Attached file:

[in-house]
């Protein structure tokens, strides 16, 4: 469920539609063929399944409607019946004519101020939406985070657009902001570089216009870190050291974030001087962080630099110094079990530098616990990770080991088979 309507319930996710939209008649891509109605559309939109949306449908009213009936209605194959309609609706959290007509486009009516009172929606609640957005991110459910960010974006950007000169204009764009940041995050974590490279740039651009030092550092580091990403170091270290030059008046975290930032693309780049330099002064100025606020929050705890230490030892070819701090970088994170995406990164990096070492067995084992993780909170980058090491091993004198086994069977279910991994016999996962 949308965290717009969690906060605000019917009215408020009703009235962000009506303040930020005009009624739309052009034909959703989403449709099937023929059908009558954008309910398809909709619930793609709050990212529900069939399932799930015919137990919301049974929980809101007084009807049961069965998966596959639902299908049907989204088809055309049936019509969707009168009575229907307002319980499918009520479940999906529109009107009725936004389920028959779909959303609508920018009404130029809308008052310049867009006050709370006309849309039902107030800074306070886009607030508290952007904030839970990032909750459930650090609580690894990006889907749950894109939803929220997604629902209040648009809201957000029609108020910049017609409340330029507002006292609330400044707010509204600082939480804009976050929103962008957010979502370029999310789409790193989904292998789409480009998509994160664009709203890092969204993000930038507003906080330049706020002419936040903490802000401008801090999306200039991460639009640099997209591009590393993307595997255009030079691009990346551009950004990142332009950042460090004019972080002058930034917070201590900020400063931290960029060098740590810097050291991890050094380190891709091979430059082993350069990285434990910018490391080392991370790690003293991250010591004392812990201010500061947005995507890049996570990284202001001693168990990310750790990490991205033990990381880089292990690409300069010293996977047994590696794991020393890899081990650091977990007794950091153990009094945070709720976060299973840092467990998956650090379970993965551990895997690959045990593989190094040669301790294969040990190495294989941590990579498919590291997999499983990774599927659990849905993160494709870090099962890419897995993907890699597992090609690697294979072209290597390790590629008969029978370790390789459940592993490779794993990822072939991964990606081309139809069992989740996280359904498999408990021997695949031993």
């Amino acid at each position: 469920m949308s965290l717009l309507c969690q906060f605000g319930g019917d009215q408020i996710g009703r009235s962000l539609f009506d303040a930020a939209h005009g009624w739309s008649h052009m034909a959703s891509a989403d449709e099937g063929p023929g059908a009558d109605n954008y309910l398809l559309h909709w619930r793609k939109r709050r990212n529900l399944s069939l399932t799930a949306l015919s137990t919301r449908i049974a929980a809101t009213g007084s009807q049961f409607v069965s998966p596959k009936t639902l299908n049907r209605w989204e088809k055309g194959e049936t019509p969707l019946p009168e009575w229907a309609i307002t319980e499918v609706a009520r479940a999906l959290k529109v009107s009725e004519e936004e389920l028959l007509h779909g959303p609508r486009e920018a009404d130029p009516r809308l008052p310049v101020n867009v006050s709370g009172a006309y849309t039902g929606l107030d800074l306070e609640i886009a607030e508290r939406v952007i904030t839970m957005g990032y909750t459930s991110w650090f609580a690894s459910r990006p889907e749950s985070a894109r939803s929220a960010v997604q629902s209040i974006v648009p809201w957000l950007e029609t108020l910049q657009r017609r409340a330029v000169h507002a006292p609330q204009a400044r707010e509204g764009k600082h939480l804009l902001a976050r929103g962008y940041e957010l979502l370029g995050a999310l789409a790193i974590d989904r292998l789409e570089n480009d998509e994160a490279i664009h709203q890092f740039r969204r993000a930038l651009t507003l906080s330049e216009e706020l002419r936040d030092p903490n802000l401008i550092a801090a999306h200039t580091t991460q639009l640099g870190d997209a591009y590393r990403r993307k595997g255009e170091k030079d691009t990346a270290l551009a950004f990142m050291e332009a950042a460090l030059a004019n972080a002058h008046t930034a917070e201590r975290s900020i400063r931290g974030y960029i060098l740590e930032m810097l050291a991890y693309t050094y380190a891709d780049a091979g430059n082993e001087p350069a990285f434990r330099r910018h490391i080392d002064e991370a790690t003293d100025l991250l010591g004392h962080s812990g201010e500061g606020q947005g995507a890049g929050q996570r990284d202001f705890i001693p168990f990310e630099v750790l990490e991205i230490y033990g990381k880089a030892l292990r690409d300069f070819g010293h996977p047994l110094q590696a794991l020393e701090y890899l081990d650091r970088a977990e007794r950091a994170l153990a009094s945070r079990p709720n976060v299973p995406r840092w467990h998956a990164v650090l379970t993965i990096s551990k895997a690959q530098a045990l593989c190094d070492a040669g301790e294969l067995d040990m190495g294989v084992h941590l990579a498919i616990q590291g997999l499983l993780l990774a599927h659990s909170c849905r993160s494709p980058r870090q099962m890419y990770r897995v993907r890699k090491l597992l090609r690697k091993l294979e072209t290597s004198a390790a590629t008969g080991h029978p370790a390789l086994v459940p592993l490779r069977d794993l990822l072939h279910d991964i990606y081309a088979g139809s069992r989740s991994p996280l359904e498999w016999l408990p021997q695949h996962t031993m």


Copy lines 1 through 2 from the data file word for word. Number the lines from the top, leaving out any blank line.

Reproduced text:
[in-house]
């Protein structure tokens, strides 16, 4: 469920539609063929399944409607019946004519101020939406985070657009902001570089216009870190050291974030001087962080630099110094079990530098616990990770080991088979 309507319930996710939209008649891509109605559309939109949306449908009213009936209605194959309609609706959290007509486009009516009172929606609640957005991110459910960010974006950007000169204009764009940041995050974590490279740039651009030092550092580091990403170091270290030059008046975290930032693309780049330099002064100025606020929050705890230490030892070819701090970088994170995406990164990096070492067995084992993780909170980058090491091993004198086994069977279910991994016999996962 949308965290717009969690906060605000019917009215408020009703009235962000009506303040930020005009009624739309052009034909959703989403449709099937023929059908009558954008309910398809909709619930793609709050990212529900069939399932799930015919137990919301049974929980809101007084009807049961069965998966596959639902299908049907989204088809055309049936019509969707009168009575229907307002319980499918009520479940999906529109009107009725936004389920028959779909959303609508920018009404130029809308008052310049867009006050709370006309849309039902107030800074306070886009607030508290952007904030839970990032909750459930650090609580690894990006889907749950894109939803929220997604629902209040648009809201957000029609108020910049017609409340330029507002006292609330400044707010509204600082939480804009976050929103962008957010979502370029999310789409790193989904292998789409480009998509994160664009709203890092969204993000930038507003906080330049706020002419936040903490802000401008801090999306200039991460639009640099997209591009590393993307595997255009030079691009990346551009950004990142332009950042460090004019972080002058930034917070201590900020400063931290960029060098740590810097050291991890050094380190891709091979430059082993350069990285434990910018490391080392991370790690003293991250010591004392812990201010500061947005995507890049996570990284202001001693168990990310750790990490991205033990990381880089292990690409300069010293996977047994590696794991020393890899081990650091977990007794950091153990009094945070709720976060299973840092467990998956650090379970993965551990895997690959045990593989190094040669301790294969040990190495294989941590990579498919590291997999499983990774599927659990849905993160494709870090099962890419897995993907890699597992090609690697294979072209290597390790590629008969029978370790390789459940592993490779794993990822072939991964990606081309139809069992989740996280359904498999408990021997695949031993």